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December 2020
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Are Arsenal really going to keep on buying new players?

By Sir Hardly Anyone

After the summer transfer rumour table reached record proportions, I thought that even the most rabid “buy buy buy” website would realise that maybe just buying more and more players doesn’t work.  Getting the players bedded in and working with the team, is also a major part of the equation.

Yet it seems not as the raving over new players goes on and on and on.

But a moment’s thought about great players from the past ought to give us a clue that one or even two seasons at the club is not always enough for a player to learn how his new club is playing and where he fits in.

Take Dennis Bergkamp.  In his last two seasons with Ajax he played 84 games and scored 63 goals – an amazing achievement.

By the time of his second and final season at Inter Milan he played 26 games and scored four goals – and the Milanese newspapers were running columns about the worst howler or miss made by a player in the weekend’s games labelled “Bergkamp of the week”.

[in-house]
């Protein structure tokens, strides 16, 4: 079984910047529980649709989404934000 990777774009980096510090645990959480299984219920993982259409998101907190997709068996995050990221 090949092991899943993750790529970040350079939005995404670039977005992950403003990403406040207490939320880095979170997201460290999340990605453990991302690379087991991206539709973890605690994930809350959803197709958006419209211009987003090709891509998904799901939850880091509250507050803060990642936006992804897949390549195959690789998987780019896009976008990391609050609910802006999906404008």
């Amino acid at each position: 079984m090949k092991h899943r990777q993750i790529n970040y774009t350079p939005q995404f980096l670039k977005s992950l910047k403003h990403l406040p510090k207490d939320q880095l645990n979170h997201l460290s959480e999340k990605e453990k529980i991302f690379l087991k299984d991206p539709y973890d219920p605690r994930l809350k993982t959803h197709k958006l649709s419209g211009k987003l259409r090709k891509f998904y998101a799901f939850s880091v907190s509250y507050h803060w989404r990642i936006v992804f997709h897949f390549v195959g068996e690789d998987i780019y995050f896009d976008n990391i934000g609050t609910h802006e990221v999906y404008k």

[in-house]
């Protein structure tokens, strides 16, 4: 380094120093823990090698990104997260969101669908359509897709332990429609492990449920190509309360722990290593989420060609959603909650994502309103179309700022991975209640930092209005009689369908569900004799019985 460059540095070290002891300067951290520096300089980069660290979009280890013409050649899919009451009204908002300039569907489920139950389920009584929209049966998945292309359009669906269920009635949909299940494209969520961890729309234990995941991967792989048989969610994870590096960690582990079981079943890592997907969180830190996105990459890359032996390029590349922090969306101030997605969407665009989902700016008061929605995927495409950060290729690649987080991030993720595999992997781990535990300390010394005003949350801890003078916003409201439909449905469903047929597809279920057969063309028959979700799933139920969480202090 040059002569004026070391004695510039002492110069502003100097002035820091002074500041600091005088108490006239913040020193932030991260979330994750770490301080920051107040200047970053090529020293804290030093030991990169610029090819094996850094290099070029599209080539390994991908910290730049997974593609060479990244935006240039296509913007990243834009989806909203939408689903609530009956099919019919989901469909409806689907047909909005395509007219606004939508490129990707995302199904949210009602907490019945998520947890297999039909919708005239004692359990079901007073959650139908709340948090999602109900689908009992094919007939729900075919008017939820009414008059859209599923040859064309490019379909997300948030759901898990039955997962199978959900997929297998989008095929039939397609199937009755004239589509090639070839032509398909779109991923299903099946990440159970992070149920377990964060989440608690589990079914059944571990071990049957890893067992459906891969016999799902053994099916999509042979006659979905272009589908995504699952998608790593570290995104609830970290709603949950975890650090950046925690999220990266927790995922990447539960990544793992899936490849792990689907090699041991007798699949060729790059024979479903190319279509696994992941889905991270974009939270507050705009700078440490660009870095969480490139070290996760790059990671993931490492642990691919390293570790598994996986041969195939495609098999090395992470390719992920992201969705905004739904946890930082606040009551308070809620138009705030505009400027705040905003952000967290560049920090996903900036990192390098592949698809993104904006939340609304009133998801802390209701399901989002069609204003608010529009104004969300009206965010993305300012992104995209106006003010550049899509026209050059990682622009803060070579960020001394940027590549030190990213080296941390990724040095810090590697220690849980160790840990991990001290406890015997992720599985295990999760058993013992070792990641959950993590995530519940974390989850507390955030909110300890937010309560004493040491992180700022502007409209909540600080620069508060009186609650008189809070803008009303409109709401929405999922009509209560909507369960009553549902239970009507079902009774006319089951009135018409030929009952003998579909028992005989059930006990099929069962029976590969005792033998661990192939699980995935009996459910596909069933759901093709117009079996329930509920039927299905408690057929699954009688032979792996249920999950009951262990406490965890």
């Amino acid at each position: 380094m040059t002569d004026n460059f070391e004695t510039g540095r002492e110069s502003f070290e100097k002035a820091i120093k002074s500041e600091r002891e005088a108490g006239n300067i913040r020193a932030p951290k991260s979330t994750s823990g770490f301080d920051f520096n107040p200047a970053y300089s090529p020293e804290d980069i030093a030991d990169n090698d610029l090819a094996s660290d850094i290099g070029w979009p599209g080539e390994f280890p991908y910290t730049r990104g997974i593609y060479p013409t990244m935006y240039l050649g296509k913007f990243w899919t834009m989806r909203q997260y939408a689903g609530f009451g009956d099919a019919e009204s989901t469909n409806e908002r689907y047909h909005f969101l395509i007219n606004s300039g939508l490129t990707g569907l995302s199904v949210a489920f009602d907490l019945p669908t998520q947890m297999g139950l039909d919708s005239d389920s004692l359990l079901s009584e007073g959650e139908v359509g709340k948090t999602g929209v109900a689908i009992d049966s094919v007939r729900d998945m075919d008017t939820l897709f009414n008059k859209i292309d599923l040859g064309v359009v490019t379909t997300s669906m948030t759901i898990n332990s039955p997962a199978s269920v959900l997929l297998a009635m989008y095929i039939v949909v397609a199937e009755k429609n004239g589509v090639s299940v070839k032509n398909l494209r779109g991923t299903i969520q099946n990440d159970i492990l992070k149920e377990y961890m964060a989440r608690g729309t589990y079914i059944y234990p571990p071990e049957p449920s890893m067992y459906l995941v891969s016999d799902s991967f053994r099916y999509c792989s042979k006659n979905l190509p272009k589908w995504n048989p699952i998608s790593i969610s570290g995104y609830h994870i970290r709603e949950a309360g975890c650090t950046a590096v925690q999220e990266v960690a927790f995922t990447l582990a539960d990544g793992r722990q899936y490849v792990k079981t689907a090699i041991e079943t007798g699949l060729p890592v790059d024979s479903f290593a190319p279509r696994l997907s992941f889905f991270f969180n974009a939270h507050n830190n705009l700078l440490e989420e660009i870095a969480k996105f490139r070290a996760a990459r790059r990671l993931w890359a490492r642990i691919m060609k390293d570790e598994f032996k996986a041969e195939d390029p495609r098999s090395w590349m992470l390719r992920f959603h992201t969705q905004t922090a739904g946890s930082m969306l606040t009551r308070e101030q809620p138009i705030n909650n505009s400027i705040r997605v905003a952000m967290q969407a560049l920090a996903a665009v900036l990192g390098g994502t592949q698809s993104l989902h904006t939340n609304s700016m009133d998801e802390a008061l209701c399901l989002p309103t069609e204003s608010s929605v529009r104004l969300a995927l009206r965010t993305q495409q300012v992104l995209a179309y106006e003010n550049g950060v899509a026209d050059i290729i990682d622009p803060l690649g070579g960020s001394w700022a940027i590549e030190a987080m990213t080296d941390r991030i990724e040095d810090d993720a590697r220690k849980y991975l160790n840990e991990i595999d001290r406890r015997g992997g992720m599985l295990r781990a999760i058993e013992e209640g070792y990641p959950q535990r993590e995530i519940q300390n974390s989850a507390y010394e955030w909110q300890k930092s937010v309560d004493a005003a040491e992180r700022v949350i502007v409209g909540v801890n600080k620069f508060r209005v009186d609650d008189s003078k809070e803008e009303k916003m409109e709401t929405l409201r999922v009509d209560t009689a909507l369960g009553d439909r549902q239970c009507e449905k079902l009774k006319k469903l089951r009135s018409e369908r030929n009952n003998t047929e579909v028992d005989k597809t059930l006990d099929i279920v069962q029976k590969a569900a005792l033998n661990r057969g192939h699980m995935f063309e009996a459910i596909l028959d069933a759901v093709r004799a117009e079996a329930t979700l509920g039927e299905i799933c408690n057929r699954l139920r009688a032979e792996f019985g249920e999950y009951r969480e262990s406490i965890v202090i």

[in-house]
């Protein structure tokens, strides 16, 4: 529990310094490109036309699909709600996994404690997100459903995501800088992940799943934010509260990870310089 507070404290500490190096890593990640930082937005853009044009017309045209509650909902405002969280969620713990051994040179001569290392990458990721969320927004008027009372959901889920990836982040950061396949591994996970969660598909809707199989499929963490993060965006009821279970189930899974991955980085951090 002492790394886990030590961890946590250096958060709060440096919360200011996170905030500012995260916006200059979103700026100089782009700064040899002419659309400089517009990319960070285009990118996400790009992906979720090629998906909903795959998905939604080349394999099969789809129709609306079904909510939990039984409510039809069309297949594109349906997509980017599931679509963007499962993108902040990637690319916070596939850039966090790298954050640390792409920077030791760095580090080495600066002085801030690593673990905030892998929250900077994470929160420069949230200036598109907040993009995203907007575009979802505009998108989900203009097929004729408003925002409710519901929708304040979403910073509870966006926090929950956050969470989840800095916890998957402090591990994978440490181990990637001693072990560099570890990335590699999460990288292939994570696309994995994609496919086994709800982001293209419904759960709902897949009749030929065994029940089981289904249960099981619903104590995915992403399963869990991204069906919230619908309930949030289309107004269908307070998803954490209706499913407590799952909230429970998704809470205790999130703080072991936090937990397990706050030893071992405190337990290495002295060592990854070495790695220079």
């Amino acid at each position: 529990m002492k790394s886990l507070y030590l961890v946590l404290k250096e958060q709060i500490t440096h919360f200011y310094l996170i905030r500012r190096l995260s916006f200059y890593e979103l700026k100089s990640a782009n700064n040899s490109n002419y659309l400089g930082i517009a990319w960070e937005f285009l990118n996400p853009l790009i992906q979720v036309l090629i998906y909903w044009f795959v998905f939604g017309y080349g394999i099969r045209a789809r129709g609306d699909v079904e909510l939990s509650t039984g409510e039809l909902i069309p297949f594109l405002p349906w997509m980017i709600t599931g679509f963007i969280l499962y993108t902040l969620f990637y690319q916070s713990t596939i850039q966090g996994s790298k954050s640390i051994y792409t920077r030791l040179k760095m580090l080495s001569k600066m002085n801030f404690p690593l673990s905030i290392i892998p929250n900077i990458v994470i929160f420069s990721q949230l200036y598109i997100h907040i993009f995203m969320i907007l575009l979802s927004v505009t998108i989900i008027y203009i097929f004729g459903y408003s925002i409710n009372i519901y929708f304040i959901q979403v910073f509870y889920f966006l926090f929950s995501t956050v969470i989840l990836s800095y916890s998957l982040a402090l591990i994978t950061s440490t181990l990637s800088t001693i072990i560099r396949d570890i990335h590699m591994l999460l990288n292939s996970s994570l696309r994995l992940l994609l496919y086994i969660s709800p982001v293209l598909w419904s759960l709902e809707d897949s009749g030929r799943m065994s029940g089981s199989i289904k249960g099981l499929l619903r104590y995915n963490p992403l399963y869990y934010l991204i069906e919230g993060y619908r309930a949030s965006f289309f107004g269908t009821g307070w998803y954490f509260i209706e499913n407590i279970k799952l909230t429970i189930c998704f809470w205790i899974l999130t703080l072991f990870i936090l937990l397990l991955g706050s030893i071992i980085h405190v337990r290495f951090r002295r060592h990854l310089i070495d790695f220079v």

In his first season at Arsenal he took a while to settle down but did manage 11 goals in 33 games, but it was only in his second season under Mr Wenger that he really began to flourish.

The fact is some players fit in quickly, some take a while, some last for just one season, and some never make it.

Let’s consider some of our recent purchases and loans from the most recent transfer windows…

Players Club Transfer fee And now
Thomas At Madrid £45.00m Playing
Gabriel Lille £23.4m Playing
£72.00m Considerable doubts expressed
£27.00m Not playing; played for u-23
£24.30m Playing
£7.83m Playing
£7.20m Not playing
£6.03m Not playing, long term injury
Cedric Soares Southampton Free Not playing
Dani Ceballos Real Madrid Loan Playing
Lucas Torreira Sampdoria £25.79m Loaned to At Madrid
Bernd Leno B Leverkuson £22.50m Playing
Sokratis B Dortmund £14.40m Not in squad
Mattéo Guendouzi Lorient £7.2m Loaned out

There we have 14 players, and of course you might disagree with my assessment in the “and now” column, but the question that is worth putting is how many of these players who have come to Arsenal in the last couple of years are the equivalent of the transfers that we had in the early days of the Wenger period?

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I have six out of 14 who are playing for us on a regular basis.  Maybe that should be seven if Martinelli is included – not really the fault of the purchasing department that he is injured.